The practice of engineering can be seen as a bricolage; it is a heuristic, not an algorithm. It incorporates many elements of hacking and making and incompleteness. Changing engineering education is a postmodern act.

Postmodernism: what is it? (for engineers)

Yeah, my citation formats are a mess.

Postmodernism is not monolithic, and it would in fact be highly ironic if it were a single, unified school of thought, methodology, or movement with a clear goal, for that is what postmodernism itself critiques (Tierney, 1993).  This poses challenges to the engineering reader encountering postmodernism for the first time. Engineering is a high-consensus field (Biglan, 1973) meaning that part of the engineering disciplinary culture is an expectation that terms have precise and widely agreed-upon definitions (Storer, 1967). In contrast, postmodernism grew out of arts and humanities fields with traditions of lower-consensus. One challenge for engineers encountering postmodern and other culturally-low-consensus research for the first time is setting aside expectations based on a high-consensus culture’s expectations of stable and consistent terminology (Borrego, 2007). When reading the subsequent explanations of postmodernism by postmodernist scholars, it is important to keep such cultural differences around the notion of definitions in mind.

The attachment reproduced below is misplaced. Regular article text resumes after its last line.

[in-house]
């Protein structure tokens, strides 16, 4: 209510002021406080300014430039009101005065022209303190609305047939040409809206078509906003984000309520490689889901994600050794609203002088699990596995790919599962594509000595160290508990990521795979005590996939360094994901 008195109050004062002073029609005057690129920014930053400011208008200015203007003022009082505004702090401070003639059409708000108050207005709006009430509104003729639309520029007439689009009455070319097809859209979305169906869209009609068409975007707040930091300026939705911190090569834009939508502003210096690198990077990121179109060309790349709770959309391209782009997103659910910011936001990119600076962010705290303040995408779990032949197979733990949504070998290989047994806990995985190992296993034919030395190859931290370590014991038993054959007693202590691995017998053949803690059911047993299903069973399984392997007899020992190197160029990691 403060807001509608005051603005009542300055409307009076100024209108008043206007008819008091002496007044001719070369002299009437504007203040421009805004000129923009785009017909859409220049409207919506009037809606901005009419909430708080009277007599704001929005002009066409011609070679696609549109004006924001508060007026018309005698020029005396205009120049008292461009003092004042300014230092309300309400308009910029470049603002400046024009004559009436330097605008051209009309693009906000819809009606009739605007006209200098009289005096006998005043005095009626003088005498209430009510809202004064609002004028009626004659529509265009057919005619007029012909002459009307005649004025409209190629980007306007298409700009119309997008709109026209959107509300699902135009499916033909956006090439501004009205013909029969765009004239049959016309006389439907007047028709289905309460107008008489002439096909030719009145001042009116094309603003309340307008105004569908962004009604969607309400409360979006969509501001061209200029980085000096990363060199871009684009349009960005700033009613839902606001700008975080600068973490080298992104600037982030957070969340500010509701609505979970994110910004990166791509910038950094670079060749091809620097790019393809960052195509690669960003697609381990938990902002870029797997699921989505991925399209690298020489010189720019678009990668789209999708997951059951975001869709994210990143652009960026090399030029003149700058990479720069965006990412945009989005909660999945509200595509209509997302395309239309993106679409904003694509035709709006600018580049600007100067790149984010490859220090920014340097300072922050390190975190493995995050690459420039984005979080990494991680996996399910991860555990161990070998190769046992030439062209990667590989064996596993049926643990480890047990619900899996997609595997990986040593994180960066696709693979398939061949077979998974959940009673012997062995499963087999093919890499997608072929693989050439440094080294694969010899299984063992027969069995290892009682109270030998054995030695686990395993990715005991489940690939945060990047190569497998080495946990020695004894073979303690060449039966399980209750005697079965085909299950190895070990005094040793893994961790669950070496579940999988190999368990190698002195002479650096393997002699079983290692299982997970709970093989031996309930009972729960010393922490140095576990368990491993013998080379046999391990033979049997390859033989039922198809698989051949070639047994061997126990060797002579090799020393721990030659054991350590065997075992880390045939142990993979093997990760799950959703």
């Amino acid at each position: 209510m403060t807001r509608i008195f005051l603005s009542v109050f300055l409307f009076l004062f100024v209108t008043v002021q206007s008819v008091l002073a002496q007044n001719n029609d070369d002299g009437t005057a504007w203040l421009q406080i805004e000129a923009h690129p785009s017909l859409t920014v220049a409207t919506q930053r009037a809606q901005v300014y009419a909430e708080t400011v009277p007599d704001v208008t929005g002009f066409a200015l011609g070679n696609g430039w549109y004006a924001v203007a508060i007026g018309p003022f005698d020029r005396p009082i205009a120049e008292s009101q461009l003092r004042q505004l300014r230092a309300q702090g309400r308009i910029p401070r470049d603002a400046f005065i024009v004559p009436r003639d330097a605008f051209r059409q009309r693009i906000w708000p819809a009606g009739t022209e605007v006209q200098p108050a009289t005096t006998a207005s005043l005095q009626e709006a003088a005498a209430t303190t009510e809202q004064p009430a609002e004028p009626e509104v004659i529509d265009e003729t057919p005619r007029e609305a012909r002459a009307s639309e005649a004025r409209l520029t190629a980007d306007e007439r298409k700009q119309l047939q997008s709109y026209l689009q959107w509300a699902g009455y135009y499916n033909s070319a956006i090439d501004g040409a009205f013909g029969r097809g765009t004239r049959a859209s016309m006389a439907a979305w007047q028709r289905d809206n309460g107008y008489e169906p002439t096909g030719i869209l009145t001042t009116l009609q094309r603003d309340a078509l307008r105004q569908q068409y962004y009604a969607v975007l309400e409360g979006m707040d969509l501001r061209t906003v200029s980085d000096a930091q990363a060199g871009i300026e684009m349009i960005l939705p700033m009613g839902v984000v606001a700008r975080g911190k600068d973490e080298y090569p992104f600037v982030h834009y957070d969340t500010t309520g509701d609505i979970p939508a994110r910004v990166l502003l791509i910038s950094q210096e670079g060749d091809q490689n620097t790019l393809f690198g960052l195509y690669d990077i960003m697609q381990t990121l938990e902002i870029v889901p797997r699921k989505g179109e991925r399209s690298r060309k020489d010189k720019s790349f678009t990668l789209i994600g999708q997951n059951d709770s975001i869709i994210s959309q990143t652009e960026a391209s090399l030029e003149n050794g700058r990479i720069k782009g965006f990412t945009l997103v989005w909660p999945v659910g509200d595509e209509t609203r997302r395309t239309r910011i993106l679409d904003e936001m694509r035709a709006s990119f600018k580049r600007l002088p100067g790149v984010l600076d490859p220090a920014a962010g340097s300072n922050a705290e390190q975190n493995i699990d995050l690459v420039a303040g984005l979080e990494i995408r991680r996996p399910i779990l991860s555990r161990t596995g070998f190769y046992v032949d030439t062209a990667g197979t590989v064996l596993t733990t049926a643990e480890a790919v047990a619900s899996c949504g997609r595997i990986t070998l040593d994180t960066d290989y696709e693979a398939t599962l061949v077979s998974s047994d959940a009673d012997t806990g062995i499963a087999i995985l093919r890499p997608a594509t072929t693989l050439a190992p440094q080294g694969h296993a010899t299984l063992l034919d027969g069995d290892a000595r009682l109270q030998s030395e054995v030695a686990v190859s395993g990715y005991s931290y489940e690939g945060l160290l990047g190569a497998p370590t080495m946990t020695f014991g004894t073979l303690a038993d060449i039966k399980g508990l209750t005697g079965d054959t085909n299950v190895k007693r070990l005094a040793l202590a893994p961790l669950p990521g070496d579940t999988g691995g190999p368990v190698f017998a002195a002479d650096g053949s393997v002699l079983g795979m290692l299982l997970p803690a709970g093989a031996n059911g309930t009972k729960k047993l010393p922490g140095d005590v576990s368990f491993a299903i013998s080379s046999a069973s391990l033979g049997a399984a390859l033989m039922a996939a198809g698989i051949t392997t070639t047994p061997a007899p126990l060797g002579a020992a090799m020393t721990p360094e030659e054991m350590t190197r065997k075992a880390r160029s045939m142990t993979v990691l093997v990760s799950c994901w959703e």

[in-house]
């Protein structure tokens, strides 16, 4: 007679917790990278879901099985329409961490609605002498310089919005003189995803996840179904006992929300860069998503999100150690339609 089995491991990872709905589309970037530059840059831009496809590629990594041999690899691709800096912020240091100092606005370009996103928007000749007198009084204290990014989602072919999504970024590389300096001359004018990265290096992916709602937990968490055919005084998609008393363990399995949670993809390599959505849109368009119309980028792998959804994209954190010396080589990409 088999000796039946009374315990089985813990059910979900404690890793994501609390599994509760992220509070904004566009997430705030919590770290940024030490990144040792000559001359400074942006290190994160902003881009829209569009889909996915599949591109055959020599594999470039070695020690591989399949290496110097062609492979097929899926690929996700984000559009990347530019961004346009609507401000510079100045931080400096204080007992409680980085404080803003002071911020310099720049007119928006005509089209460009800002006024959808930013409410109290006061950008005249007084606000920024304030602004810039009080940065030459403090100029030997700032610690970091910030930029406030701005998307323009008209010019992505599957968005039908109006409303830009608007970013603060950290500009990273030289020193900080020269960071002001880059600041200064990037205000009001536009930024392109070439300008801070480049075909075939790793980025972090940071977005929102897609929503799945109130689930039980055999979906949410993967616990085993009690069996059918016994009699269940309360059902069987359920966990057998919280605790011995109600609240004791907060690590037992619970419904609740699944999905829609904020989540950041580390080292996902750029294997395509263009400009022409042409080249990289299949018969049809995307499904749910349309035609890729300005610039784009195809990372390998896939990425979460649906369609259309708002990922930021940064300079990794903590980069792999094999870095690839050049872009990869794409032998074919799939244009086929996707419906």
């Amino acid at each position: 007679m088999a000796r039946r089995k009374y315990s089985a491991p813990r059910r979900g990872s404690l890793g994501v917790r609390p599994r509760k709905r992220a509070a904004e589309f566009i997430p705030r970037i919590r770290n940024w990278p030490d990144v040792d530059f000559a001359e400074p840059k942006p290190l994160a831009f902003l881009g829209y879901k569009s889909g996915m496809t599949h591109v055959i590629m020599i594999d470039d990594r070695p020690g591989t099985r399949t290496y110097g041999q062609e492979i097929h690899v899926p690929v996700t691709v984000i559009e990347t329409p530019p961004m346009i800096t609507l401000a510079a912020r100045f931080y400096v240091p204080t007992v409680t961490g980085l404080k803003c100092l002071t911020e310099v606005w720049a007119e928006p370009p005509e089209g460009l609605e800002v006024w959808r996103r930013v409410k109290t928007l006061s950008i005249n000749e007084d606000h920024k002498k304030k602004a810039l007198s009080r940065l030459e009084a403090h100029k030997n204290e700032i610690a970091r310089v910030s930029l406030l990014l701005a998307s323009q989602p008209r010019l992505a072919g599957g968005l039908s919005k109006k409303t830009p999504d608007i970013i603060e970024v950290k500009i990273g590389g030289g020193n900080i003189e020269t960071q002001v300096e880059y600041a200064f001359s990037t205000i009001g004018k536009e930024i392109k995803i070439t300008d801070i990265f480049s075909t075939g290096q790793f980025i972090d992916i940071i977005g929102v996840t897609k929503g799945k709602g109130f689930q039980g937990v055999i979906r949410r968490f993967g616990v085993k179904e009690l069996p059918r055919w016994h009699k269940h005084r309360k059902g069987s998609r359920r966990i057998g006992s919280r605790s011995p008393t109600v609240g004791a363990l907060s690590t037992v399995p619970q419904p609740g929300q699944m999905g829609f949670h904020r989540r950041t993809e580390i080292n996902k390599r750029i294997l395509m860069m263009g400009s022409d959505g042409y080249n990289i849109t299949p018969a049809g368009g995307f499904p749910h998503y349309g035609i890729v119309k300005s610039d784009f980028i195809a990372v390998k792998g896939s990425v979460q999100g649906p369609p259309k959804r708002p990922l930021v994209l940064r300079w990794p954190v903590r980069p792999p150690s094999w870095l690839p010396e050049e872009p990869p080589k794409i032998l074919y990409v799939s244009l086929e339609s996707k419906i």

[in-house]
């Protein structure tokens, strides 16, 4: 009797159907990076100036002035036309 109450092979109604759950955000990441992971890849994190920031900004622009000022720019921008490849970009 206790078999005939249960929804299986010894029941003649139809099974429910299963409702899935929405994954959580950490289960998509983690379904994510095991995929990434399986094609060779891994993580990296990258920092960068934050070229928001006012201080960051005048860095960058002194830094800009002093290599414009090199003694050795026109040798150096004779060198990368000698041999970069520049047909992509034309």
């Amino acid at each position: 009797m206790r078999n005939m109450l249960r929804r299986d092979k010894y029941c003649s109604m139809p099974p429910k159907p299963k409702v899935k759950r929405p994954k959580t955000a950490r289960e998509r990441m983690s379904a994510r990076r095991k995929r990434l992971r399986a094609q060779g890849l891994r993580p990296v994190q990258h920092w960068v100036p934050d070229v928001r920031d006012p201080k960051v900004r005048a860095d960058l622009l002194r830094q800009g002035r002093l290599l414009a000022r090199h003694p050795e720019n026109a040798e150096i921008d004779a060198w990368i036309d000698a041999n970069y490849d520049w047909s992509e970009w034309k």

The task of this section is to provide a brief overview of postmodernism, so I will of necessity oversimplify what is a broad and complex transdisciplinary sociocultural movement with a rich history that is impossible to cover in full in a short space. I will begin by simplifying the language that I use: throughout this document, I use the word “postmodernism” as an umbrella term to refer to a movement that is encompassed by various terms sometimes called “the posts”: poststructuralism, postcolonialism, postmodernism, post-post, and so forth. These multiple and intertwining movements have a complex co-evolutionary history, and there are fine distinctions and debates on the differences between them, but such a discussion is outside the scope of this document. Instead, my aim is to give the engineering reader a general overview of postmodernism through the words of postmodernist scholars and theorists, and bridge their theoretical concepts to ideas and practices within the engineering domain. As such, I will use the term “postmodernism” for the remainder of this document to mean any of the various “post” movements, and then specify poststructuralism, etc. if a specific historical reference or theoretical idea requires more detailed unpacking.